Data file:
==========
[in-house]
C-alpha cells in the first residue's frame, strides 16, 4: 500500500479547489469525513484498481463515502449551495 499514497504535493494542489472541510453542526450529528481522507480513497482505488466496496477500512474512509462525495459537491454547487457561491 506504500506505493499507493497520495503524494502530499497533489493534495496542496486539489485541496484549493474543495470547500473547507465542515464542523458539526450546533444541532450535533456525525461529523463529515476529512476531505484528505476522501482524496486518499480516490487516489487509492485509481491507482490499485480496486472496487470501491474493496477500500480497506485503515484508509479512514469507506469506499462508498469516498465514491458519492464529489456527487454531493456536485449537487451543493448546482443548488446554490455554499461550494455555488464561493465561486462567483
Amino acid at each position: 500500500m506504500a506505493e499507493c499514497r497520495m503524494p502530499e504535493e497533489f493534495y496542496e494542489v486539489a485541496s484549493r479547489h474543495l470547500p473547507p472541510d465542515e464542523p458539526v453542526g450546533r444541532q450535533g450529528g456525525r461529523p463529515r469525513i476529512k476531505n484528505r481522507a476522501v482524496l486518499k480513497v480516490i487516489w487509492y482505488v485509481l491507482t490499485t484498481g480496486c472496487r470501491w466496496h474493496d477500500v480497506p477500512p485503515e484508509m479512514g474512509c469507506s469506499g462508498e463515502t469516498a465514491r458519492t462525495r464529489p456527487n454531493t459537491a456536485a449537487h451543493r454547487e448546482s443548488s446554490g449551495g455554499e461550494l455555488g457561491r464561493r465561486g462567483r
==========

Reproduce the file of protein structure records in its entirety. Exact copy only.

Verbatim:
[in-house]
C-alpha cells in the first residue's frame, strides 16, 4: 500500500479547489469525513484498481463515502449551495 499514497504535493494542489472541510453542526450529528481522507480513497482505488466496496477500512474512509462525495459537491454547487457561491 506504500506505493499507493497520495503524494502530499497533489493534495496542496486539489485541496484549493474543495470547500473547507465542515464542523458539526450546533444541532450535533456525525461529523463529515476529512476531505484528505476522501482524496486518499480516490487516489487509492485509481491507482490499485480496486472496487470501491474493496477500500480497506485503515484508509479512514469507506469506499462508498469516498465514491458519492464529489456527487454531493456536485449537487451543493448546482443548488446554490455554499461550494455555488464561493465561486462567483
Amino acid at each position: 500500500m506504500a506505493e499507493c499514497r497520495m503524494p502530499e504535493e497533489f493534495y496542496e494542489v486539489a485541496s484549493r479547489h474543495l470547500p473547507p472541510d465542515e464542523p458539526v453542526g450546533r444541532q450535533g450529528g456525525r461529523p463529515r469525513i476529512k476531505n484528505r481522507a476522501v482524496l486518499k480513497v480516490i487516489w487509492y482505488v485509481l491507482t490499485t484498481g480496486c472496487r470501491w466496496h474493496d477500500v480497506p477500512p485503515e484508509m479512514g474512509c469507506s469506499g462508498e463515502t469516498a465514491r458519492t462525495r464529489p456527487n454531493t459537491a456536485a449537487h451543493r454547487e448546482s443548488s446554490g449551495g455554499e461550494l455555488g457561491r464561493r465561486g462567483r